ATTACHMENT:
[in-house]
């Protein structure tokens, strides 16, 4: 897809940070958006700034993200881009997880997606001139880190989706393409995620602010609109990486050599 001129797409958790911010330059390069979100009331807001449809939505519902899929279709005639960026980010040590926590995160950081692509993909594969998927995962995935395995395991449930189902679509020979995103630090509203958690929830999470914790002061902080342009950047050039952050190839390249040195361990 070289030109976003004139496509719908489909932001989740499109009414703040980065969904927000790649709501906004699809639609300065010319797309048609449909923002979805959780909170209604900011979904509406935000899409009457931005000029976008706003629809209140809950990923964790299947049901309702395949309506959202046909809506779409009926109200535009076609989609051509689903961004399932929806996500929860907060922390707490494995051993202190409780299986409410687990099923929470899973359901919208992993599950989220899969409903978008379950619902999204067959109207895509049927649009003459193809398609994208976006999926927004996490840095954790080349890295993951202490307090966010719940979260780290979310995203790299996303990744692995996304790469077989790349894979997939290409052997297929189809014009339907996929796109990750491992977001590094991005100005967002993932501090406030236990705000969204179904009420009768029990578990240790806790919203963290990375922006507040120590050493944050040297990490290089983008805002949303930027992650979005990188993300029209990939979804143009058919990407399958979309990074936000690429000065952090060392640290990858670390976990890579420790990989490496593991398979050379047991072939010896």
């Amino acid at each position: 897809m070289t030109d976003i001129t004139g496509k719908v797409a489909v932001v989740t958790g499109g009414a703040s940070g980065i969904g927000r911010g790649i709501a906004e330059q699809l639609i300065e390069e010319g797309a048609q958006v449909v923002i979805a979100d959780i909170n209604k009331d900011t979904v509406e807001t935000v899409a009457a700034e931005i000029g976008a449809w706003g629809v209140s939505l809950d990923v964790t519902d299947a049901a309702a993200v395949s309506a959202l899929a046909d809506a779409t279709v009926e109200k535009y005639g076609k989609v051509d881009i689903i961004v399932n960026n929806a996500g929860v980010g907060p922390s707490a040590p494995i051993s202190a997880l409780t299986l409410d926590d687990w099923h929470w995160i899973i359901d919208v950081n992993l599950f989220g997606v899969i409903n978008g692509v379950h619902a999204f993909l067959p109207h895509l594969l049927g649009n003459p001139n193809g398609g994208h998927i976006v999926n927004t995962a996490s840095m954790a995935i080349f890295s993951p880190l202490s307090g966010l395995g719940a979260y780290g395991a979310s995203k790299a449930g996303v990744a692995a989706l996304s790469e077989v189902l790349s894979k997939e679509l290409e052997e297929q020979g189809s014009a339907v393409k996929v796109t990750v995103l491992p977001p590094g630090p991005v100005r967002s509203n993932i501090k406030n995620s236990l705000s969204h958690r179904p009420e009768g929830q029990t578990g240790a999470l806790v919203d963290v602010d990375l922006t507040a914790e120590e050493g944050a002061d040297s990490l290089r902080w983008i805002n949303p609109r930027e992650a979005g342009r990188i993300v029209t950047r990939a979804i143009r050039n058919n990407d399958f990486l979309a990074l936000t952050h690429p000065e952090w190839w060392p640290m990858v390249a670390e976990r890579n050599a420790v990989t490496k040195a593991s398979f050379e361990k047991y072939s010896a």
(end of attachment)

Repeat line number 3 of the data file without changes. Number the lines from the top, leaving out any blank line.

């Amino acid at each position: 897809m070289t030109d976003i001129t004139g496509k719908v797409a489909v932001v989740t958790g499109g009414a703040s940070g980065i969904g927000r911010g790649i709501a906004e330059q699809l639609i300065e390069e010319g797309a048609q958006v449909v923002i979805a979100d959780i909170n209604k009331d900011t979904v509406e807001t935000v899409a009457a700034e931005i000029g976008a449809w706003g629809v209140s939505l809950d990923v964790t519902d299947a049901a309702a993200v395949s309506a959202l899929a046909d809506a779409t279709v009926e109200k535009y005639g076609k989609v051509d881009i689903i961004v399932n960026n929806a996500g929860v980010g907060p922390s707490a040590p494995i051993s202190a997880l409780t299986l409410d926590d687990w099923h929470w995160i899973i359901d919208v950081n992993l599950f989220g997606v899969i409903n978008g692509v379950h619902a999204f993909l067959p109207h895509l594969l049927g649009n003459p001139n193809g398609g994208h998927i976006v999926n927004t995962a996490s840095m954790a995935i080349f890295s993951p880190l202490s307090g966010l395995g719940a979260y780290g395991a979310s995203k790299a449930g996303v990744a692995a989706l996304s790469e077989v189902l790349s894979k997939e679509l290409e052997e297929q020979g189809s014009a339907v393409k996929v796109t990750v995103l491992p977001p590094g630090p991005v100005r967002s509203n993932i501090k406030n995620s236990l705000s969204h958690r179904p009420e009768g929830q029990t578990g240790a999470l806790v919203d963290v602010d990375l922006t507040a914790e120590e050493g944050a002061d040297s990490l290089r902080w983008i805002n949303p609109r930027e992650a979005g342009r990188i993300v029209t950047r990939a979804i143009r050039n058919n990407d399958f990486l979309a990074l936000t952050h690429p000065e952090w190839w060392p640290m990858v390249a670390e976990r890579n050599a420790v990989t490496k040195a593991s398979f050379e361990k047991y072939s010896a």